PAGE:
While most comments will be posted if they are on-topic and not abusive, moderating decisions are subjective. We will make them as carefully and consistently as we can. Because of the volume of reader comments, we cannot review individual moderation decisions with readers.
We value thoughtful comments representing a range of views that make their point quickly and politely. We make an effort to protect discussions from repeated comments either by the same reader or different readers.
We follow the same standards for taste as the daily newspaper. A few things we won't tolerate: personal attacks, obscenity, vulgarity, profanity (including expletives and letters followed by dashes), commercial promotion, impersonations, incoherence, proselytizing and SHOUTING. Don't include URLs to Web sites.
We do not edit comments. They are either approved or deleted. We reserve the right to edit a comment that is quoted or excerpted in an article. In this case, we may fix spelling and punctuation.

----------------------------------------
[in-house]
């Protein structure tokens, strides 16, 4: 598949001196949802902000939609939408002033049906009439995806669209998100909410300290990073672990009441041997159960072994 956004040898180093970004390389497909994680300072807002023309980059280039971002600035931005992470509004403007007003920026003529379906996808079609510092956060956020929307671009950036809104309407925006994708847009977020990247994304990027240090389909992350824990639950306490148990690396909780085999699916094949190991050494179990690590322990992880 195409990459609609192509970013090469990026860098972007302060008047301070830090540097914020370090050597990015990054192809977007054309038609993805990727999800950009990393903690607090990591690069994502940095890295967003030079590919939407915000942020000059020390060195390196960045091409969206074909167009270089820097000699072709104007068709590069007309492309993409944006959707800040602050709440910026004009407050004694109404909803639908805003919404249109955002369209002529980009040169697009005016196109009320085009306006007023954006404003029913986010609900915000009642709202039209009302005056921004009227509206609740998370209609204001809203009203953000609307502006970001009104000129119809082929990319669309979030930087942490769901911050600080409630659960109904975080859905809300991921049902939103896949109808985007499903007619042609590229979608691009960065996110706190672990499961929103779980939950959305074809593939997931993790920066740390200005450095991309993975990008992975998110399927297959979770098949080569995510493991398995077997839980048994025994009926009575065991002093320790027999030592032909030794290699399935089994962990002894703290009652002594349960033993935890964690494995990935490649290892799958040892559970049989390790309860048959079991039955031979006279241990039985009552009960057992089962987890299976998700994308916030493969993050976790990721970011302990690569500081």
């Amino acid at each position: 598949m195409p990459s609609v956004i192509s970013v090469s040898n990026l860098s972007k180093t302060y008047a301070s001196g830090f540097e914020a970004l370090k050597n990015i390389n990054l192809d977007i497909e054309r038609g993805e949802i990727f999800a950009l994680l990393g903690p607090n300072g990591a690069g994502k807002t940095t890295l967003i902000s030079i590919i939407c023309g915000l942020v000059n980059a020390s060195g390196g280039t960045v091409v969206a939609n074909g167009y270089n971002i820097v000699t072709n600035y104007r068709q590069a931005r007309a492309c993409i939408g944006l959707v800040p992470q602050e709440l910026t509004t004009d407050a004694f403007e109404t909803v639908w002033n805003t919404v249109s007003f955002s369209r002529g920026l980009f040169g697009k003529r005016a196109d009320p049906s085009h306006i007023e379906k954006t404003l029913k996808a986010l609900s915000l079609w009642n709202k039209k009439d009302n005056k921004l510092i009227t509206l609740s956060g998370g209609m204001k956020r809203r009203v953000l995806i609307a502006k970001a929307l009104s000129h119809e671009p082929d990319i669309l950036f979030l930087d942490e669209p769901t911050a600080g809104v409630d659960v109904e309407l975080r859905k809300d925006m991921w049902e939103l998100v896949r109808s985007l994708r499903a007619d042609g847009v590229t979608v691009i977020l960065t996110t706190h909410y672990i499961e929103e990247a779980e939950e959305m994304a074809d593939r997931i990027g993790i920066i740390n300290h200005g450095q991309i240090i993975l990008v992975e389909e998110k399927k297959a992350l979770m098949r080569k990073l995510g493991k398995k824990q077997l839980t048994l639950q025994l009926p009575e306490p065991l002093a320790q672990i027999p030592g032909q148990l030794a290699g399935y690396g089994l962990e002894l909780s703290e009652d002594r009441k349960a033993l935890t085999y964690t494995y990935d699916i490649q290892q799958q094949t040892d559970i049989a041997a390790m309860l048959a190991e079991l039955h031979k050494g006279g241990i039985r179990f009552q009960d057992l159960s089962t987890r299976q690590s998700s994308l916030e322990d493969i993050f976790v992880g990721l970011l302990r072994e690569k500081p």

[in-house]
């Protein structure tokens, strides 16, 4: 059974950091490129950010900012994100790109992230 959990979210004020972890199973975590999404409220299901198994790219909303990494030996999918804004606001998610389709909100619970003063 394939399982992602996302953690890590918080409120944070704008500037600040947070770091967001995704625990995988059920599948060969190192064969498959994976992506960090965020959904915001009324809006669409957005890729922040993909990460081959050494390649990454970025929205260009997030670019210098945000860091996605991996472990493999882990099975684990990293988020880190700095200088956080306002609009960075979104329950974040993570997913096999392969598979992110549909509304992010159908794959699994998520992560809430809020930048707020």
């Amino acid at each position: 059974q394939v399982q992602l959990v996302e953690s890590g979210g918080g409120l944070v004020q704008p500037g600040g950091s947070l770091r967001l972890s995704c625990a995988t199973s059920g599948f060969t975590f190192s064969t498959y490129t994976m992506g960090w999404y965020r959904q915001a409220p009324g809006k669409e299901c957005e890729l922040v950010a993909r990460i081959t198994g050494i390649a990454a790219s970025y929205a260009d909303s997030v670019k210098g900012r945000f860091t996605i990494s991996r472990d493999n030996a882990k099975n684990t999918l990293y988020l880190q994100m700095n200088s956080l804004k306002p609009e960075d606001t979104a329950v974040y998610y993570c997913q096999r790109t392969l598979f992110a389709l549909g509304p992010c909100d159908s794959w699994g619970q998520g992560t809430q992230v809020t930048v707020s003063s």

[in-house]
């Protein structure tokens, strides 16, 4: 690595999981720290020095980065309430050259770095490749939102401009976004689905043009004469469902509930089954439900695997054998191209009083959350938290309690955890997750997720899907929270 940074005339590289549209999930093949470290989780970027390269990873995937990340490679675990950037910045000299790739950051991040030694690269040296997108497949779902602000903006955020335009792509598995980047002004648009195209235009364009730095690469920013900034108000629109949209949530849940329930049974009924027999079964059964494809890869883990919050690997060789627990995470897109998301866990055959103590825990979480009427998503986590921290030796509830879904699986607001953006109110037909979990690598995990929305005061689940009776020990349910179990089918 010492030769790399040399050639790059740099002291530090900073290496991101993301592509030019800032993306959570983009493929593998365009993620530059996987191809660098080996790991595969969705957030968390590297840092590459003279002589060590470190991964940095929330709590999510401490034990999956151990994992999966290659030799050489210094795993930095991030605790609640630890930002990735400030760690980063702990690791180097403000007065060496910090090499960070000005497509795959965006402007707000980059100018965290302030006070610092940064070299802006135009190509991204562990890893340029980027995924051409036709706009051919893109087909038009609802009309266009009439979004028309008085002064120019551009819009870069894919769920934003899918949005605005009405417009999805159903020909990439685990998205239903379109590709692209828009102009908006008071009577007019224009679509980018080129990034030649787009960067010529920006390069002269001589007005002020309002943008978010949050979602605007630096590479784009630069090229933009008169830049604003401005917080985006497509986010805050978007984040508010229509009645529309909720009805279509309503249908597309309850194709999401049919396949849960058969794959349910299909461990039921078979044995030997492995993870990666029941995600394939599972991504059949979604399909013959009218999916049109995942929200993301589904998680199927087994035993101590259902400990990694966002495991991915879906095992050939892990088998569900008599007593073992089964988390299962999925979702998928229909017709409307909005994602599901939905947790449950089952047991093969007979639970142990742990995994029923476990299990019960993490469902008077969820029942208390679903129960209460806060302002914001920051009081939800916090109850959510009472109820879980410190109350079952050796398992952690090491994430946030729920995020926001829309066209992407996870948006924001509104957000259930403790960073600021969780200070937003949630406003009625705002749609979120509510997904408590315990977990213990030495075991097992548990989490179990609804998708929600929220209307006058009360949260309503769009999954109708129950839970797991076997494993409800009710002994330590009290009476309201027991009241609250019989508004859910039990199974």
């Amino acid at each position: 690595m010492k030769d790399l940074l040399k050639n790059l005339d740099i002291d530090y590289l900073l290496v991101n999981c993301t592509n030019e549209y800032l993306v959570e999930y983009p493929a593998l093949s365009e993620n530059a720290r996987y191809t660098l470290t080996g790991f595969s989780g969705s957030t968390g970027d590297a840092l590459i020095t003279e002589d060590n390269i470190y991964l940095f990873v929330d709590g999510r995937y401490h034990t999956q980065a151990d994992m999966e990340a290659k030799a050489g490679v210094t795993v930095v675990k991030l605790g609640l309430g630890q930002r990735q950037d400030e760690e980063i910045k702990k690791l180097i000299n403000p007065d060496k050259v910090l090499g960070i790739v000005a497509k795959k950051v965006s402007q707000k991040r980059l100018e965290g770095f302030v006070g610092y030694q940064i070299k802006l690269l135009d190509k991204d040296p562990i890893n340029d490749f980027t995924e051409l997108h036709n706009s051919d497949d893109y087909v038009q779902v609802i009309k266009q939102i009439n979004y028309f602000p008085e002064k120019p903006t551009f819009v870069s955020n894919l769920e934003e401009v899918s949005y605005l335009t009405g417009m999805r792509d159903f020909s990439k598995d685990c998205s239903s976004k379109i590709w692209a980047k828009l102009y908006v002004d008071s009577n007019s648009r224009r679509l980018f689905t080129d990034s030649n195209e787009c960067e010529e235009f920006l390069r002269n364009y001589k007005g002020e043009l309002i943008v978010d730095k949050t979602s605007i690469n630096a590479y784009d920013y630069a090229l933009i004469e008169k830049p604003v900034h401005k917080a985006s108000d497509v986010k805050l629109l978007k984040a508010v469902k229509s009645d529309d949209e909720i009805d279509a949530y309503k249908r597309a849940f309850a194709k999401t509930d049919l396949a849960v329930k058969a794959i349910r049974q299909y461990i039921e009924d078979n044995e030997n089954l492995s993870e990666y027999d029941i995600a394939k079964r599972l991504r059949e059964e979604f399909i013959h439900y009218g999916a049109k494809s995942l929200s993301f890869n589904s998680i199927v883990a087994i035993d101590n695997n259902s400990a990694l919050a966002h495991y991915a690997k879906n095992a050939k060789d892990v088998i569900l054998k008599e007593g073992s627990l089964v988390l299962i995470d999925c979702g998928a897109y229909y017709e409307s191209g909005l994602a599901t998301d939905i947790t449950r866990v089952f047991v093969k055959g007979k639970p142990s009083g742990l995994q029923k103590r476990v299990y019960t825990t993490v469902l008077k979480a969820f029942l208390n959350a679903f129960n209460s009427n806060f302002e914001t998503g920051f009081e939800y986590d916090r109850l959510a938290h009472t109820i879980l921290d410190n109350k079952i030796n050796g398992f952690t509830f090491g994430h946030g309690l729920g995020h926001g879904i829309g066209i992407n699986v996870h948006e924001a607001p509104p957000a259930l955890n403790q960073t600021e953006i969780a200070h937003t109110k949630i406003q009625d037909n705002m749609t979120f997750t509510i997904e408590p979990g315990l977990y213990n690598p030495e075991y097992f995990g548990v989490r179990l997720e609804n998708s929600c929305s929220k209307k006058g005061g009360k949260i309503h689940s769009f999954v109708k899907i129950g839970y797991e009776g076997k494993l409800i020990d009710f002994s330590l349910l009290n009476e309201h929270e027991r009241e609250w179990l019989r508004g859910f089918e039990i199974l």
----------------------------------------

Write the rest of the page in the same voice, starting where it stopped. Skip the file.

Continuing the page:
We welcome strong opinions and criticism of our work, but we don't want comments to become bogged down with discussions of our policies and we will moderate accordingly.
We appreciate it when readers and people quoted in articles or blog posts point out errors of fact or emphasis and will investigate all assertions. But these suggestions should be sent via e-mail. To avoid distracting other readers, we won't publish comments that suggest a correction. Instead, corrections will be made in a blog post or in an article.
- Customers anxious for details about Highmark transition plan for Western Pennsylvania
- EDMC reaches debt-restructuring deal with creditors
- Cadillac SRX to be assembled in Tennessee
- Hotel extras? Oh, yes, there’s a fee
- Feds tighten loan-backed securities
- Spiders force Suzuki to recall midsize cars
- Disney files patent for drone-controlled puppets
- Court clears FedEx Ground drivers to pursue wage, benefit claims
- MF Global’s $1B suit against PricewaterhouseCoopers to go before jury
- CBO’s forecast less optimistic than Obama’s
- 2 top technology officers leave UPMC